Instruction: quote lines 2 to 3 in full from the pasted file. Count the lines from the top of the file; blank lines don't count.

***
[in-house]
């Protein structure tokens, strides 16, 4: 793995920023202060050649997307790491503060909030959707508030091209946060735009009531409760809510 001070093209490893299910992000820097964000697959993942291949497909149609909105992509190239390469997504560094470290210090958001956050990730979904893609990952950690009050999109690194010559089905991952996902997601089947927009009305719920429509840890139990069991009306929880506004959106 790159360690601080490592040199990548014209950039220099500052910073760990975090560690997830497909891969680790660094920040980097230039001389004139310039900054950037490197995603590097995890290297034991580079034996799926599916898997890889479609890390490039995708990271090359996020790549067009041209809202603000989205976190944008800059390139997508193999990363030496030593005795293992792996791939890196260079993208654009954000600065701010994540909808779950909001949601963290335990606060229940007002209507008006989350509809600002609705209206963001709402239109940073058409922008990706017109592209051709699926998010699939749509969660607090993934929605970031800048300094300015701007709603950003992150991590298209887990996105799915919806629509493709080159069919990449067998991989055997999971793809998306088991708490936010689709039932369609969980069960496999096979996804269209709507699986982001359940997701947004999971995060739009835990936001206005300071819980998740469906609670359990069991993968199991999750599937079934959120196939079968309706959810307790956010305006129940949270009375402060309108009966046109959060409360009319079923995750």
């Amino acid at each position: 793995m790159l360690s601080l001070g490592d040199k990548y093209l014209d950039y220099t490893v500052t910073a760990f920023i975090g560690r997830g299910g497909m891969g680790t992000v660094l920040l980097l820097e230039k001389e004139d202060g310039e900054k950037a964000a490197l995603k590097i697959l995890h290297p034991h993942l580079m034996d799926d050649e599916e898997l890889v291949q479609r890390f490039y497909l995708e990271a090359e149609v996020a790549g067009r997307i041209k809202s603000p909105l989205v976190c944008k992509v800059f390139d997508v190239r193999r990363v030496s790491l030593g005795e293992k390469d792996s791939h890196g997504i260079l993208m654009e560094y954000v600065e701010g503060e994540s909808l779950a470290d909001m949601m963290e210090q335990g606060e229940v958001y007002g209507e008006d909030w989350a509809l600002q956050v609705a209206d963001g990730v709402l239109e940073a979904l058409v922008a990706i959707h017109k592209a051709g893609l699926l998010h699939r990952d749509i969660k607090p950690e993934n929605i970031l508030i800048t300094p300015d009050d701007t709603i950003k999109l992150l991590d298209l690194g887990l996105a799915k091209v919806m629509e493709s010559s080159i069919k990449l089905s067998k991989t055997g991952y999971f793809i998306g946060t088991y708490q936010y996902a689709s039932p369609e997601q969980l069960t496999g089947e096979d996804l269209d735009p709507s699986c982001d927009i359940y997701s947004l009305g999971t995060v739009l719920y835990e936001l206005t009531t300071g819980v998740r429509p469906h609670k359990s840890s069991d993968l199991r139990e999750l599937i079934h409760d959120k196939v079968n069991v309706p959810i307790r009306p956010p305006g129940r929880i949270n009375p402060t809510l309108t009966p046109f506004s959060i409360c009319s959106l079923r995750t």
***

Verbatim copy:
């Protein structure tokens, strides 16, 4: 793995920023202060050649997307790491503060909030959707508030091209946060735009009531409760809510 001070093209490893299910992000820097964000697959993942291949497909149609909105992509190239390469997504560094470290210090958001956050990730979904893609990952950690009050999109690194010559089905991952996902997601089947927009009305719920429509840890139990069991009306929880506004959106 790159360690601080490592040199990548014209950039220099500052910073760990975090560690997830497909891969680790660094920040980097230039001389004139310039900054950037490197995603590097995890290297034991580079034996799926599916898997890889479609890390490039995708990271090359996020790549067009041209809202603000989205976190944008800059390139997508193999990363030496030593005795293992792996791939890196260079993208654009954000600065701010994540909808779950909001949601963290335990606060229940007002209507008006989350509809600002609705209206963001709402239109940073058409922008990706017109592209051709699926998010699939749509969660607090993934929605970031800048300094300015701007709603950003992150991590298209887990996105799915919806629509493709080159069919990449067998991989055997999971793809998306088991708490936010689709039932369609969980069960496999096979996804269209709507699986982001359940997701947004999971995060739009835990936001206005300071819980998740469906609670359990069991993968199991999750599937079934959120196939079968309706959810307790956010305006129940949270009375402060309108009966046109959060409360009319079923995750």
């Amino acid at each position: 793995m790159l360690s601080l001070g490592d040199k990548y093209l014209d950039y220099t490893v500052t910073a760990f920023i975090g560690r997830g299910g497909m891969g680790t992000v660094l920040l980097l820097e230039k001389e004139d202060g310039e900054k950037a964000a490197l995603k590097i697959l995890h290297p034991h993942l580079m034996d799926d050649e599916e898997l890889v291949q479609r890390f490039y497909l995708e990271a090359e149609v996020a790549g067009r997307i041209k809202s603000p909105l989205v976190c944008k992509v800059f390139d997508v190239r193999r990363v030496s790491l030593g005795e293992k390469d792996s791939h890196g997504i260079l993208m654009e560094y954000v600065e701010g503060e994540s909808l779950a470290d909001m949601m963290e210090q335990g606060e229940v958001y007002g209507e008006d909030w989350a509809l600002q956050v609705a209206d963001g990730v709402l239109e940073a979904l058409v922008a990706i959707h017109k592209a051709g893609l699926l998010h699939r990952d749509i969660k607090p950690e993934n929605i970031l508030i800048t300094p300015d009050d701007t709603i950003k999109l992150l991590d298209l690194g887990l996105a799915k091209v919806m629509e493709s010559s080159i069919k990449l089905s067998k991989t055997g991952y999971f793809i998306g946060t088991y708490q936010y996902a689709s039932p369609e997601q969980l069960t496999g089947e096979d996804l269209d735009p709507s699986c982001d927009i359940y997701s947004l009305g999971t995060v739009l719920y835990e936001l206005t009531t300071g819980v998740r429509p469906h609670k359990s840890s069991d993968l199991r139990e999750l599937i079934h409760d959120k196939v079968n069991v309706p959810i307790r009306p956010p305006g129940r929880i949270n009375p402060t809510l309108t009966p046109f506004s959060i409360c009319s959106l079923r995750t």